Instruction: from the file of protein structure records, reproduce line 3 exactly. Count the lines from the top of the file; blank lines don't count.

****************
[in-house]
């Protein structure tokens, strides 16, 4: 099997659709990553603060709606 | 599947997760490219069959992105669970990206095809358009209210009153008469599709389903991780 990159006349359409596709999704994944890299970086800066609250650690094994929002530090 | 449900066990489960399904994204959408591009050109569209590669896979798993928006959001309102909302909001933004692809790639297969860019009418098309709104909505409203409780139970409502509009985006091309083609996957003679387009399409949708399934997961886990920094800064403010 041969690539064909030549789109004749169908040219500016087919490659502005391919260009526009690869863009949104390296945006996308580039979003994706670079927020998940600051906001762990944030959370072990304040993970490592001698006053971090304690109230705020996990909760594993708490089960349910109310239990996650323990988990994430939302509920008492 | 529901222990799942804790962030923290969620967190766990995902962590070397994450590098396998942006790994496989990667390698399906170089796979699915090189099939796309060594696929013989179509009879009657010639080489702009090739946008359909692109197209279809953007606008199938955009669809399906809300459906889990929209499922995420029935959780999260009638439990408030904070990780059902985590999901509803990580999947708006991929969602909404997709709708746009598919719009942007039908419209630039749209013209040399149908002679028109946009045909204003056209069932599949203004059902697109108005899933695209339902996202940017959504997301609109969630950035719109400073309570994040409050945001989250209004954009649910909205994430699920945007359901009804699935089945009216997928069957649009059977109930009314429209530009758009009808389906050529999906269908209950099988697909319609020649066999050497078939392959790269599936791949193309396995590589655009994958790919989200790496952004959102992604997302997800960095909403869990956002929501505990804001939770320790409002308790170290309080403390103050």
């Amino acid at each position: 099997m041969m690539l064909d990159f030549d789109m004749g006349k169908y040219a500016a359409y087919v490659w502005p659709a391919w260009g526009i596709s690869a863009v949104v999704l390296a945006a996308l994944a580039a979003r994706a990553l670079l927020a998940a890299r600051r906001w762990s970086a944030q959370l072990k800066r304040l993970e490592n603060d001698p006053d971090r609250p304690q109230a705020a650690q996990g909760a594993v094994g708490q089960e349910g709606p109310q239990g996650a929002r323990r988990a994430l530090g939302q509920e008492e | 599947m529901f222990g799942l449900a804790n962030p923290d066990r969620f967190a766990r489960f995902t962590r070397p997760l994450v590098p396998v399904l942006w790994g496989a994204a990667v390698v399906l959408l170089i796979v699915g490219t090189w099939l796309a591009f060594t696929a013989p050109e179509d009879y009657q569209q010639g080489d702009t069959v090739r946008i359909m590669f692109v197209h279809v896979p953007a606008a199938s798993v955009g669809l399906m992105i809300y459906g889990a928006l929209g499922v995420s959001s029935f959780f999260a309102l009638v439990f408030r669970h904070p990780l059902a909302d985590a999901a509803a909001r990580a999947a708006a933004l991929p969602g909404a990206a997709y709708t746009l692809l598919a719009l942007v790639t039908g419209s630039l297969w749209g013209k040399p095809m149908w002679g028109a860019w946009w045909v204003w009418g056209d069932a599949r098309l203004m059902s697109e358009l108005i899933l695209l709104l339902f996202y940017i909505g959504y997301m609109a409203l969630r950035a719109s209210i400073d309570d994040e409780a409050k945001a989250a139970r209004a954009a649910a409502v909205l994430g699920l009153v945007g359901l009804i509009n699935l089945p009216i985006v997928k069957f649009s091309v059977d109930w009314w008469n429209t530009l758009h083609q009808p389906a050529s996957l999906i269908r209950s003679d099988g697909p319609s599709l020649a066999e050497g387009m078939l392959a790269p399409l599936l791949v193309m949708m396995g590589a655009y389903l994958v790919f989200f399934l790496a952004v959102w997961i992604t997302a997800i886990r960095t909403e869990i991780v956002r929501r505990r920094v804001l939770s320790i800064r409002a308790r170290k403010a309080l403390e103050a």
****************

């Amino acid at each position: 099997m041969m690539l064909d990159f030549d789109m004749g006349k169908y040219a500016a359409y087919v490659w502005p659709a391919w260009g526009i596709s690869a863009v949104v999704l390296a945006a996308l994944a580039a979003r994706a990553l670079l927020a998940a890299r600051r906001w762990s970086a944030q959370l072990k800066r304040l993970e490592n603060d001698p006053d971090r609250p304690q109230a705020a650690q996990g909760a594993v094994g708490q089960e349910g709606p109310q239990g996650a929002r323990r988990a994430l530090g939302q509920e008492e | 599947m529901f222990g799942l449900a804790n962030p923290d066990r969620f967190a766990r489960f995902t962590r070397p997760l994450v590098p396998v399904l942006w790994g496989a994204a990667v390698v399906l959408l170089i796979v699915g490219t090189w099939l796309a591009f060594t696929a013989p050109e179509d009879y009657q569209q010639g080489d702009t069959v090739r946008i359909m590669f692109v197209h279809v896979p953007a606008a199938s798993v955009g669809l399906m992105i809300y459906g889990a928006l929209g499922v995420s959001s029935f959780f999260a309102l009638v439990f408030r669970h904070p990780l059902a909302d985590a999901a509803a909001r990580a999947a708006a933004l991929p969602g909404a990206a997709y709708t746009l692809l598919a719009l942007v790639t039908g419209s630039l297969w749209g013209k040399p095809m149908w002679g028109a860019w946009w045909v204003w009418g056209d069932a599949r098309l203004m059902s697109e358009l108005i899933l695209l709104l339902f996202y940017i909505g959504y997301m609109a409203l969630r950035a719109s209210i400073d309570d994040e409780a409050k945001a989250a139970r209004a954009a649910a409502v909205l994430g699920l009153v945007g359901l009804i509009n699935l089945p009216i985006v997928k069957f649009s091309v059977d109930w009314w008469n429209t530009l758009h083609q009808p389906a050529s996957l999906i269908r209950s003679d099988g697909p319609s599709l020649a066999e050497g387009m078939l392959a790269p399409l599936l791949v193309m949708m396995g590589a655009y389903l994958v790919f989200f399934l790496a952004v959102w997961i992604t997302a997800i886990r960095t909403e869990i991780v956002r929501r505990r920094v804001l939770s320790i800064r409002a308790r170290k403010a309080l403390e103050a």